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Early Music

Classical Editor: Rob Barnett                               Founder Len Mullenger



Louis SPOHR (1784 – 1859)
String Quintet No. 5 in G Minor
String Quintet No. 6 in E Minor
Hadyn Quartet, Budapest
Sando Papp (Viola)
Recorded: Unitarian Church, Budapest, 6th-10th September 1993
NAXOS 8.555967 [60.45]



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Louis Spohr’s career as a composer encompassed Beethoven’s Opus 18 string quartets and Wagner’s ‘Tristan and Isolde’. He spent a large part of his working life as the Kapelmeister in Kassel and was an important influence in early German Romanticism, writing 9 symphonies, 15 violin concertos and a number of operas including ‘Jessonda’ (perhaps his best known) and ‘Faust’. As a conductor he was one of the first people to make use of a baton, a fact which alarmed London orchestras when he first conducted them. A virtuoso violinist, Spohr wrote chamber music all his life. The two recorded here were originally part of a Marco Polo series of Spohr’s quintets and quartets.

String Quartet No. 5 was written in August and September 1838 which was a truly eventful period in the composer’s life. He had lost his adored first wife, Dorette, in 1834. She had shared his early successes and the two of them had been a notable harp and violin duo (Spohr wrote a number of duos for them to play and these have also been released on Naxos). He married again in 1836 and his new wife, Mariette, was an accomplished pianist. Encouraged by her, he wrote a number of chamber pieces with piano parts so that this string quintet is the only work for strings alone that Spohr wrote in the first 9 years of his new marriage (previously he had regularly produced sets of chamber music for strings). June 1838 also saw the tragic death at the age of 19 of Spohr’s youngest daughter, Therese, who was reputed to be an exact likeness of her late mother. It was during the recuperation from this event that Spohr and Mariette met Schumann for the first time. Spohr and Schumann possessed a not uncritical admiration for each other.

It was from these momentous events the Quintet no. 5 in G minor arose. The work has a spaciousness of design and richness of texture which is lacking in the two previous, more intimate quintets. The long first movement starts with a powerful unison figure answered by quiet descending phrases. This opening figure appears in many guises during the movement. Though there are lighter moments, the movement is predominantly dark and sombre with a powerfully anguished outburst in the development. The Haydn Quartet attacks this movement with soberness and seriousness which entirely suits the music. The two viola players contribute a welcome depth and richness to the sound. The following Larghetto, in the warm key of E flat, is more peaceful. But the rich harmonies are still occasionally disturbed but darker undercurrents in the cello. The vigorous Scherzo returns to the home key of G minor, but this is a restless movement with frequent changes of key and time signature. Interestingly the Scherzo and the Trio are repeated, but in the coda the first violin and cello play harmonics which anticipate one of the key features of Finale. This is a pastoral movement, with a bagpipe like melody given extra spice by the harmonics. There is no development section and this light, carefree movement ends quietly, as if the stresses and strains of the earlier movements have been resolved.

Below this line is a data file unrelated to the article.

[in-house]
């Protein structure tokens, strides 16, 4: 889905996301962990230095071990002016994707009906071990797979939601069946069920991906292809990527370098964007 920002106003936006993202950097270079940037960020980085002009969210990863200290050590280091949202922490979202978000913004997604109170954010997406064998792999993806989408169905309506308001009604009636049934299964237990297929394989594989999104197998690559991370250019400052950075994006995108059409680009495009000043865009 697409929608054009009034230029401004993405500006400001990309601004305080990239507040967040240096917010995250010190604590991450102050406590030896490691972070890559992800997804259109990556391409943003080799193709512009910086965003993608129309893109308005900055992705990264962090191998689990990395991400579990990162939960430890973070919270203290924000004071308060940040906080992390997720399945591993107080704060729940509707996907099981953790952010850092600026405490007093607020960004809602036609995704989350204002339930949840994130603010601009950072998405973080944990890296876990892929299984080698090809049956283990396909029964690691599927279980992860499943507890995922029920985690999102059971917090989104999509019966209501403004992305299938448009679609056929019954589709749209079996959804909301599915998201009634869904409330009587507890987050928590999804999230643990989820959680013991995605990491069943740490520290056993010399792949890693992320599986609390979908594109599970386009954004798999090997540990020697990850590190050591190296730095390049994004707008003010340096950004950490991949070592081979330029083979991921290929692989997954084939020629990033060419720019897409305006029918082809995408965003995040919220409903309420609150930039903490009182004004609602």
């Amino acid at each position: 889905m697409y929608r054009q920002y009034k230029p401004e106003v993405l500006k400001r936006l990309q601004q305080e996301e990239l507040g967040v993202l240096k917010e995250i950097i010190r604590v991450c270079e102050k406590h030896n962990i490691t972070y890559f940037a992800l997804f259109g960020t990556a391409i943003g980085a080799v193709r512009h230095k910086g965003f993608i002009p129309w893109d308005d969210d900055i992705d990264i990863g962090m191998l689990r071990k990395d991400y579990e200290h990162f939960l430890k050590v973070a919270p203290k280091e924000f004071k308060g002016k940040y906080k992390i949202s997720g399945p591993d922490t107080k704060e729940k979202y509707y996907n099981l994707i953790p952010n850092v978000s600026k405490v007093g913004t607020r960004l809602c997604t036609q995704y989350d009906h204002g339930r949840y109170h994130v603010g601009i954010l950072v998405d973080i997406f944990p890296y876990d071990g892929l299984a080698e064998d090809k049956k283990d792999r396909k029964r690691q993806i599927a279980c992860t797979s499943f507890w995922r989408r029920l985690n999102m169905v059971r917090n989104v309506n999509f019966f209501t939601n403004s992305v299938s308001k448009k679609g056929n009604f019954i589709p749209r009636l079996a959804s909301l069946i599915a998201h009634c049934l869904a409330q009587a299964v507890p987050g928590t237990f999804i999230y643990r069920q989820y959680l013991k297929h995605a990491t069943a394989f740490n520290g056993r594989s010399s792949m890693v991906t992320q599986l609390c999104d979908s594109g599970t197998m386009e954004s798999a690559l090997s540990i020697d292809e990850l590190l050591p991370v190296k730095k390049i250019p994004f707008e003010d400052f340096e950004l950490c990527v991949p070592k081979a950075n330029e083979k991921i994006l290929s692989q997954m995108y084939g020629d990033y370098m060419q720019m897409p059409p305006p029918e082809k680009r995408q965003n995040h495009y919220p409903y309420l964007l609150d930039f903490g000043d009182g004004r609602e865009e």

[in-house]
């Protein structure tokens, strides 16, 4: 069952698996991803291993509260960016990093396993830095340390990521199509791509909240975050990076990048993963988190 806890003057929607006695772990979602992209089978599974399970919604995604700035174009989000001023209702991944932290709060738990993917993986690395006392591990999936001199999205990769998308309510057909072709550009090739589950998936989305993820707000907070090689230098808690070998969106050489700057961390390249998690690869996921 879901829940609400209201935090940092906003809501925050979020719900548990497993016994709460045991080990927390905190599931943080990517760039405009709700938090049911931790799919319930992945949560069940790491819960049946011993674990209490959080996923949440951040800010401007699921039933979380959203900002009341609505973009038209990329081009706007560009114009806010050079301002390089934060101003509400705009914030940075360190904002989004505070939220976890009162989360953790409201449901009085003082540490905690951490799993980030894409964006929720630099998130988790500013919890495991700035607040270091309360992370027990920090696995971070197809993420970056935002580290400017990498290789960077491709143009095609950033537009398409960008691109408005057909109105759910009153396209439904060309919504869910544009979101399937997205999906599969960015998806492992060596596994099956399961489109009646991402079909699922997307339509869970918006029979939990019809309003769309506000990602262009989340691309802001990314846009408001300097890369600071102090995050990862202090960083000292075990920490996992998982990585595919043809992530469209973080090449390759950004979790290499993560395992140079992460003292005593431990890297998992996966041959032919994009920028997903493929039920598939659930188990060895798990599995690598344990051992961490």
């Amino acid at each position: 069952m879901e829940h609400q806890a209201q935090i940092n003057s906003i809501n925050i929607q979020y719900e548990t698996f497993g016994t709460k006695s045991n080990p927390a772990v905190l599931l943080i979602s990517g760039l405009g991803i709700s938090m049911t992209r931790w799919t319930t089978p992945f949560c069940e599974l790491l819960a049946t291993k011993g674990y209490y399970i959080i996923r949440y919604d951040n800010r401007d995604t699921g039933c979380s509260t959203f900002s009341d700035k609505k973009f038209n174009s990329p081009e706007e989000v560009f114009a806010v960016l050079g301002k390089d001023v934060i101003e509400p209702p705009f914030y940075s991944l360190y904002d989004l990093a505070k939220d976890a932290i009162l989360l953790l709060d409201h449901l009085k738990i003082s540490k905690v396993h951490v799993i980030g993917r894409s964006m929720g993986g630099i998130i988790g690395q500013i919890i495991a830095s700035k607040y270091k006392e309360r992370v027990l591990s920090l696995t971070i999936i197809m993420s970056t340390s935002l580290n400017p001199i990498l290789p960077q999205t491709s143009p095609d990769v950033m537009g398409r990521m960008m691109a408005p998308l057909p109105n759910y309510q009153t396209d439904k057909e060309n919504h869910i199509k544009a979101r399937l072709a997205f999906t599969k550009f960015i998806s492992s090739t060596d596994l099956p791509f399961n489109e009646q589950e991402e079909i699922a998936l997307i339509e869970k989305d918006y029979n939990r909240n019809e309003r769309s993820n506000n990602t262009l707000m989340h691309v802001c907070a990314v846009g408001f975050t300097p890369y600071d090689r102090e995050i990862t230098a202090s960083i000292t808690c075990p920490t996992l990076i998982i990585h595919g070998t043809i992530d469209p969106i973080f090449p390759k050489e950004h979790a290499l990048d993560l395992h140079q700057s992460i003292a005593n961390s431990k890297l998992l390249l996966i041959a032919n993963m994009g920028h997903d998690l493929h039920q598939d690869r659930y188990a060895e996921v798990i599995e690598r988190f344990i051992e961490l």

The Quintet No. 6 in E minor was composed in February and March 1845. This was one of a number of concertos and chamber pieces that he wrote following his last opera ‘Die Kreuzfahrer’. The only significant chamber works to appear after Quintet No. 5 were piano trios in which Spohr made a considerable impact with his innovative writing for the medium. The opening Allegro displays a melancholy lyricism which is typical of earlier Spohr quartets. The movement is rich in texture but the melodic interest is less flowing than some of Spohr’s earlier works. But this is a problem that I find with these works generally. They are beautifully and effectively written for the medium, but lack the melodic interest and spark that is true of Mozart’s works in the genre. The second movement is a lively Scherzo in A minor, a movement that displays a certain grim humour which is set off by the gracious Trio. The long, reflective theme of the Adagio in C is typical of the composer but some contrast is provided by more pointed rhythms. The finale is a fast and furious piece that returns to the home key and the agitated mood carries right through to the end.

The pieces receive fine performances from the Haydn Quartet with Sandor Papp on 2nd viola. The Quartet bring a warm tone to the rich textures of these pieces. The quartet attack the pieces with a sober earnestness relieved by occasional lightness. For those collecting the Naxos Spohr chamber music series, I can have no hesitation at recommending them. For those new to Spohr, this CD provides a welcome opportunity to hear a less frequently heard voice of German Romanticism.

Robert Hugill



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